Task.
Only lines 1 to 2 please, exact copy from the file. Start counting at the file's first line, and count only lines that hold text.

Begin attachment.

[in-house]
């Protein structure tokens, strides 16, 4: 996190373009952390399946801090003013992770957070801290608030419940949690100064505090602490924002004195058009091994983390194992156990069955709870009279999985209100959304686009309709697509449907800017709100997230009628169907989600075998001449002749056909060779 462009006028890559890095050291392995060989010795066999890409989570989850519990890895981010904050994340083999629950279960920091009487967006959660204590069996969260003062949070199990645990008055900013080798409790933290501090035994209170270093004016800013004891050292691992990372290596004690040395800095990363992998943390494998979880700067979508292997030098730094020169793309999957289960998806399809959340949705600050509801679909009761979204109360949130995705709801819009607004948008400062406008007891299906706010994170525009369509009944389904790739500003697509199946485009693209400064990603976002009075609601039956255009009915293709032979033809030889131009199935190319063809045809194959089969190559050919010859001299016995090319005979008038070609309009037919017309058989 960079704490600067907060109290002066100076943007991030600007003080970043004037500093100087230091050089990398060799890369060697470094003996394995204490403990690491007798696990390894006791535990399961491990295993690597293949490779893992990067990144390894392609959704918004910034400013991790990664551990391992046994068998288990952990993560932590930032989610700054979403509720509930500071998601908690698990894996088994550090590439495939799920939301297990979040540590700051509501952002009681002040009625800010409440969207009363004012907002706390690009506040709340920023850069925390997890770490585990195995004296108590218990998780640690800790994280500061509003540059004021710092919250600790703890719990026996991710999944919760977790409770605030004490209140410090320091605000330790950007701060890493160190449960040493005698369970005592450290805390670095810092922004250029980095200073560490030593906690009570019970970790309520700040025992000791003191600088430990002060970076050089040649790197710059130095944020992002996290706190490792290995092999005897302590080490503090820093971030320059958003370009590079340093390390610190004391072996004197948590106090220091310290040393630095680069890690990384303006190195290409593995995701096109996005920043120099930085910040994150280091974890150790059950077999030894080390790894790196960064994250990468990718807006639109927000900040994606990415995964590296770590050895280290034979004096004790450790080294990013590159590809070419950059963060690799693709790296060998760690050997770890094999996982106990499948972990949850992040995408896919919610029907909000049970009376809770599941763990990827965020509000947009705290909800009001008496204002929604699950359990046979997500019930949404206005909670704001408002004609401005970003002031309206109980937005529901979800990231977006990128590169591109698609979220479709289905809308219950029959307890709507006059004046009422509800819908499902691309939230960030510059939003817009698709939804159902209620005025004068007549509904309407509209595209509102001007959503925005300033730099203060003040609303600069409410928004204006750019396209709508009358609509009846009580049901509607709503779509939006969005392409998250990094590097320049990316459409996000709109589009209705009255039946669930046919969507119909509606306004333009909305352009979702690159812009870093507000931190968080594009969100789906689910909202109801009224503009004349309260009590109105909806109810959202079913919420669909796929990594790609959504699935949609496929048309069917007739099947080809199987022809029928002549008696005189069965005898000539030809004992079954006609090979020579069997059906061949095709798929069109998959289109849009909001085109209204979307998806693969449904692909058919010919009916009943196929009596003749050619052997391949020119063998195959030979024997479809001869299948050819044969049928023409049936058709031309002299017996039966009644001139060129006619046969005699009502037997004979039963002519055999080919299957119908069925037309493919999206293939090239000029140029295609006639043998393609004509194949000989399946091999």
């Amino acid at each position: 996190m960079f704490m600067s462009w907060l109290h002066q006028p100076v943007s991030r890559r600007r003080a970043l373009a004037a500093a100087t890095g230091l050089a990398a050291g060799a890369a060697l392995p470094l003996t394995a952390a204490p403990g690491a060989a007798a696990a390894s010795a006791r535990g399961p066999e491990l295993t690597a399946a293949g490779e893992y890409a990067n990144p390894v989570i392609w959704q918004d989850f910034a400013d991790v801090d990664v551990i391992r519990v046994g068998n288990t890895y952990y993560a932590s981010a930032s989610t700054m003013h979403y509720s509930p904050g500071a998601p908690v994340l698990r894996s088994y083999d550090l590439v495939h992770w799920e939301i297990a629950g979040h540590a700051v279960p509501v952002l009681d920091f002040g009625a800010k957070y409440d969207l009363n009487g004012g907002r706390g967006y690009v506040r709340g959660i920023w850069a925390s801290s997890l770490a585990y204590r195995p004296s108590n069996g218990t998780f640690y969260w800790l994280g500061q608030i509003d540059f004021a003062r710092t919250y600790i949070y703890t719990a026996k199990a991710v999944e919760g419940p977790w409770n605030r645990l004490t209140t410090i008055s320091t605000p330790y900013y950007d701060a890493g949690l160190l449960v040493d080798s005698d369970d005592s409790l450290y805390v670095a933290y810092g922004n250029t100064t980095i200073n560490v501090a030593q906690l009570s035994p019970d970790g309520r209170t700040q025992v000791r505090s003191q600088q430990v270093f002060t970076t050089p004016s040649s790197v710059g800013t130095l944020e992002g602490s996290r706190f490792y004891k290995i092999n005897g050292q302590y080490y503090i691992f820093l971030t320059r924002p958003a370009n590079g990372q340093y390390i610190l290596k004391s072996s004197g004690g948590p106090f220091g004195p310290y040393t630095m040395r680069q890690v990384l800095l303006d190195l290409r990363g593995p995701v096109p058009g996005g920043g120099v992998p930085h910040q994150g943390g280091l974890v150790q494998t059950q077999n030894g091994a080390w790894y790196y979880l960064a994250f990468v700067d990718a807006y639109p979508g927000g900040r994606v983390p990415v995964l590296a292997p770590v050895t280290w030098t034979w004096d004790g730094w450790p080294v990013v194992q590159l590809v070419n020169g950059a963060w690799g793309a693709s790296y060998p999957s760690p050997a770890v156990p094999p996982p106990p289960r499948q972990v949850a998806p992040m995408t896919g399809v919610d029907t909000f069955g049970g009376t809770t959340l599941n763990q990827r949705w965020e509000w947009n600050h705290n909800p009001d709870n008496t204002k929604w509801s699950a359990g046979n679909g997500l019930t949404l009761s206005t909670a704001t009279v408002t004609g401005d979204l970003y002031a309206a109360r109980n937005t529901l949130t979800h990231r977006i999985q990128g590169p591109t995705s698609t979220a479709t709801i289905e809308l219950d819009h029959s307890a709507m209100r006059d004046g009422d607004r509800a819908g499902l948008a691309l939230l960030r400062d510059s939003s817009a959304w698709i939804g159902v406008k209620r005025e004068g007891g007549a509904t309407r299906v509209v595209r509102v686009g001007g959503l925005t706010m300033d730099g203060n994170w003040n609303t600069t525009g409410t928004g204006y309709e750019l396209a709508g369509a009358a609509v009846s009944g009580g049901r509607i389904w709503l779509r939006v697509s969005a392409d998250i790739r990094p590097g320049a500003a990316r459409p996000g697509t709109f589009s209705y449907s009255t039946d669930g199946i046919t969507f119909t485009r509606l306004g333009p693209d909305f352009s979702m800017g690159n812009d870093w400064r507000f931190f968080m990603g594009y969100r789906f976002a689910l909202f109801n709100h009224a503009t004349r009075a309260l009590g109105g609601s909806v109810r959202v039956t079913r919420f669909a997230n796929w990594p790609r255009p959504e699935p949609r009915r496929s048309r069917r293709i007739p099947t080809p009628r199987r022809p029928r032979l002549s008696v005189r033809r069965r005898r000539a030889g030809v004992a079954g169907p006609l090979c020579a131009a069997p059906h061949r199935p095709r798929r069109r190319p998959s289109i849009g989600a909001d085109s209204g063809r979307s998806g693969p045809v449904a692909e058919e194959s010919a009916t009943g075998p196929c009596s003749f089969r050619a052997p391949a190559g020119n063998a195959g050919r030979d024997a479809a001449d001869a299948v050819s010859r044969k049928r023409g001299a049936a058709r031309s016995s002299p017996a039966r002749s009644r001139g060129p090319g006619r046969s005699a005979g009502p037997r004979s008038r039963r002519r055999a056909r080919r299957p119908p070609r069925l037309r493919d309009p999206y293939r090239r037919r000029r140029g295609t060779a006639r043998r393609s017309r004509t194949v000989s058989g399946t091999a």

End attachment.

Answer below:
[in-house]
């Protein structure tokens, strides 16, 4: 996190373009952390399946801090003013992770957070801290608030419940949690100064505090602490924002004195058009091994983390194992156990069955709870009279999985209100959304686009309709697509449907800017709100997230009628169907989600075998001449002749056909060779 462009006028890559890095050291392995060989010795066999890409989570989850519990890895981010904050994340083999629950279960920091009487967006959660204590069996969260003062949070199990645990008055900013080798409790933290501090035994209170270093004016800013004891050292691992990372290596004690040395800095990363992998943390494998979880700067979508292997030098730094020169793309999957289960998806399809959340949705600050509801679909009761979204109360949130995705709801819009607004948008400062406008007891299906706010994170525009369509009944389904790739500003697509199946485009693209400064990603976002009075609601039956255009009915293709032979033809030889131009199935190319063809045809194959089969190559050919010859001299016995090319005979008038070609309009037919017309058989 960079704490600067907060109290002066100076943007991030600007003080970043004037500093100087230091050089990398060799890369060697470094003996394995204490403990690491007798696990390894006791535990399961491990295993690597293949490779893992990067990144390894392609959704918004910034400013991790990664551990391992046994068998288990952990993560932590930032989610700054979403509720509930500071998601908690698990894996088994550090590439495939799920939301297990979040540590700051509501952002009681002040009625800010409440969207009363004012907002706390690009506040709340920023850069925390997890770490585990195995004296108590218990998780640690800790994280500061509003540059004021710092919250600790703890719990026996991710999944919760977790409770605030004490209140410090320091605000330790950007701060890493160190449960040493005698369970005592450290805390670095810092922004250029980095200073560490030593906690009570019970970790309520700040025992000791003191600088430990002060970076050089040649790197710059130095944020992002996290706190490792290995092999005897302590080490503090820093971030320059958003370009590079340093390390610190004391072996004197948590106090220091310290040393630095680069890690990384303006190195290409593995995701096109996005920043120099930085910040994150280091974890150790059950077999030894080390790894790196960064994250990468990718807006639109927000900040994606990415995964590296770590050895280290034979004096004790450790080294990013590159590809070419950059963060690799693709790296060998760690050997770890094999996982106990499948972990949850992040995408896919919610029907909000049970009376809770599941763990990827965020509000947009705290909800009001008496204002929604699950359990046979997500019930949404206005909670704001408002004609401005970003002031309206109980937005529901979800990231977006990128590169591109698609979220479709289905809308219950029959307890709507006059004046009422509800819908499902691309939230960030510059939003817009698709939804159902209620005025004068007549509904309407509209595209509102001007959503925005300033730099203060003040609303600069409410928004204006750019396209709508009358609509009846009580049901509607709503779509939006969005392409998250990094590097320049990316459409996000709109589009209705009255039946669930046919969507119909509606306004333009909305352009979702690159812009870093507000931190968080594009969100789906689910909202109801009224503009004349309260009590109105909806109810959202079913919420669909796929990594790609959504699935949609496929048309069917007739099947080809199987022809029928002549008696005189069965005898000539030809004992079954006609090979020579069997059906061949095709798929069109998959289109849009909001085109209204979307998806693969449904692909058919010919009916009943196929009596003749050619052997391949020119063998195959030979024997479809001869299948050819044969049928023409049936058709031309002299017996039966009644001139060129006619046969005699009502037997004979039963002519055999080919299957119908069925037309493919999206293939090239000029140029295609006639043998393609004509194949000989399946091999």